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Reading and literacy in the information society

César Coll (

Chair in Developmental Psychology and Education at the University of Barcelona


Despite the discourses that announced the end of reading and the death of the reader, there are reasons to believe that reading is once again going to be one of the fundamental instruments for communicating, thinking, learning and making sense of our own and others experiences in the information society. However, there also a few doubts as to this new scenario and as to the control over digital information and communication technologies and electronic texts. Important changes are being seen in the definition of the text, author, reader, and practices and modes of reading. The concept itself of literacy, of being able to read and write in a written culture, is undergoing a process of change and transformation. On the one hand, the concept of literacy is expanding and, alongside literacy in relation to the literate culture, other literacies are taking shape in terms of the technological culture and the other characteristic elements of the information society. On the other hand, together with this expansion or enlargement of the concept, a transformation is taking place in terms of what is meant and what is required by literacy in the literate culture. Internet and electronic texts modify the basic elements involved in the reading and understanding processes. However, the emergence of new literacies, and new knowledge and skills that require literacy of electronic texts, also inevitably bring with them the risk of the corresponding illiteracy. This risk is increased when the reality in which these literacy needs are seen is still marked by serious failings in terms of the ability to read and write and their practice in wide sections of the population.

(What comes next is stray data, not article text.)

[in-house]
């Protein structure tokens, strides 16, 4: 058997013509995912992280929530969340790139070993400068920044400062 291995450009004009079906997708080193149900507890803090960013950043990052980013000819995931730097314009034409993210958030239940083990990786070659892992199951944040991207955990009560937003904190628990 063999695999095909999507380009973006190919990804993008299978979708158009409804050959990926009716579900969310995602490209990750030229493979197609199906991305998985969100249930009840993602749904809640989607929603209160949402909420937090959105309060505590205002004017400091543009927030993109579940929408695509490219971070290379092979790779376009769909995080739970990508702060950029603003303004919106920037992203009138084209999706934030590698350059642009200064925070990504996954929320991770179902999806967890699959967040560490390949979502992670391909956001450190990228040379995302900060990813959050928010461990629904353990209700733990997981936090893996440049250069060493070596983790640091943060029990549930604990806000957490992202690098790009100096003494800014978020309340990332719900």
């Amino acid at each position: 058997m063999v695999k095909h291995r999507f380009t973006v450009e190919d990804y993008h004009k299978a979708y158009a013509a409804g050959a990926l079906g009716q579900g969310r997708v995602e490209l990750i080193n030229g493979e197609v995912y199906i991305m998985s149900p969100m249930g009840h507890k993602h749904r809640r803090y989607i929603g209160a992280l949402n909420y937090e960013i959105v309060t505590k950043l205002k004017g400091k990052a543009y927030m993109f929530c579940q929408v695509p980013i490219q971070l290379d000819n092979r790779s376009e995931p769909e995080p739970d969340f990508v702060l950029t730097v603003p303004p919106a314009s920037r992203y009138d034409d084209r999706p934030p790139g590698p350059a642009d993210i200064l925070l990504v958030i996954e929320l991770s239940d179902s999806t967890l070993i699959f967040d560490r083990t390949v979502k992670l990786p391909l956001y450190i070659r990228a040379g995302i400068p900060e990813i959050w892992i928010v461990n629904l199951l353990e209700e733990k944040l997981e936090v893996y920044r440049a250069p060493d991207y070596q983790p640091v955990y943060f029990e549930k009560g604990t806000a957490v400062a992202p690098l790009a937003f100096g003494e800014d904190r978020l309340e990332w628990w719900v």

literacy, reading, new literacies, information society, electronic text

Published in: September 2005

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